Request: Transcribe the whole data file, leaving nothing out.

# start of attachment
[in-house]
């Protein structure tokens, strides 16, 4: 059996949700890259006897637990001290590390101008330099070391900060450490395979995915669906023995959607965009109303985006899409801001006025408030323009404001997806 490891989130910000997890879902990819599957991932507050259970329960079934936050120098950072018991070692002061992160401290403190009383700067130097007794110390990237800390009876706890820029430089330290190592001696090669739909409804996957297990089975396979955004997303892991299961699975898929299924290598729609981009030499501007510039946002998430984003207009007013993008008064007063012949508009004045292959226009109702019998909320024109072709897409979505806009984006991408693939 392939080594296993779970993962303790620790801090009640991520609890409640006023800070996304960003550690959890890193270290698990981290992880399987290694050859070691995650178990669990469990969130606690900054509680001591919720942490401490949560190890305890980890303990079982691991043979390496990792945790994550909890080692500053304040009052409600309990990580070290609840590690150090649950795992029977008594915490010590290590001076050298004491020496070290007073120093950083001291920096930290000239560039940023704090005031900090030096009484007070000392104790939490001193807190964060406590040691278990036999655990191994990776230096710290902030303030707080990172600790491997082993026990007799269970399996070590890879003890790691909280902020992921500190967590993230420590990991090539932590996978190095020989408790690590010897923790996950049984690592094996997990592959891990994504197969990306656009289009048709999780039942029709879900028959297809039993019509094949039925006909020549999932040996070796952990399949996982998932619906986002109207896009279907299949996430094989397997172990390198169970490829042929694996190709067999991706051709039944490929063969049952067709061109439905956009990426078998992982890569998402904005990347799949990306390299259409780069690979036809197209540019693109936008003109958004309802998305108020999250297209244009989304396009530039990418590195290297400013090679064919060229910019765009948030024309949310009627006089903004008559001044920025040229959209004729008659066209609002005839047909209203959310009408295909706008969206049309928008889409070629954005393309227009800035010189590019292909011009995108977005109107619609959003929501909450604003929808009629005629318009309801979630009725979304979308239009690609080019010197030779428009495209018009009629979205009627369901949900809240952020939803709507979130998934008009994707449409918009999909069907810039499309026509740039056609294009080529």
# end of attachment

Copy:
[in-house]
């Protein structure tokens, strides 16, 4: 059996949700890259006897637990001290590390101008330099070391900060450490395979995915669906023995959607965009109303985006899409801001006025408030323009404001997806 490891989130910000997890879902990819599957991932507050259970329960079934936050120098950072018991070692002061992160401290403190009383700067130097007794110390990237800390009876706890820029430089330290190592001696090669739909409804996957297990089975396979955004997303892991299961699975898929299924290598729609981009030499501007510039946002998430984003207009007013993008008064007063012949508009004045292959226009109702019998909320024109072709897409979505806009984006991408693939 392939080594296993779970993962303790620790801090009640991520609890409640006023800070996304960003550690959890890193270290698990981290992880399987290694050859070691995650178990669990469990969130606690900054509680001591919720942490401490949560190890305890980890303990079982691991043979390496990792945790994550909890080692500053304040009052409600309990990580070290609840590690150090649950795992029977008594915490010590290590001076050298004491020496070290007073120093950083001291920096930290000239560039940023704090005031900090030096009484007070000392104790939490001193807190964060406590040691278990036999655990191994990776230096710290902030303030707080990172600790491997082993026990007799269970399996070590890879003890790691909280902020992921500190967590993230420590990991090539932590996978190095020989408790690590010897923790996950049984690592094996997990592959891990994504197969990306656009289009048709999780039942029709879900028959297809039993019509094949039925006909020549999932040996070796952990399949996982998932619906986002109207896009279907299949996430094989397997172990390198169970490829042929694996190709067999991706051709039944490929063969049952067709061109439905956009990426078998992982890569998402904005990347799949990306390299259409780069690979036809197209540019693109936008003109958004309802998305108020999250297209244009989304396009530039990418590195290297400013090679064919060229910019765009948030024309949310009627006089903004008559001044920025040229959209004729008659066209609002005839047909209203959310009408295909706008969206049309928008889409070629954005393309227009800035010189590019292909011009995108977005109107619609959003929501909450604003929808009629005629318009309801979630009725979304979308239009690609080019010197030779428009495209018009009629979205009627369901949900809240952020939803709507979130998934008009994707449409918009999909069907810039499309026509740039056609294009080529």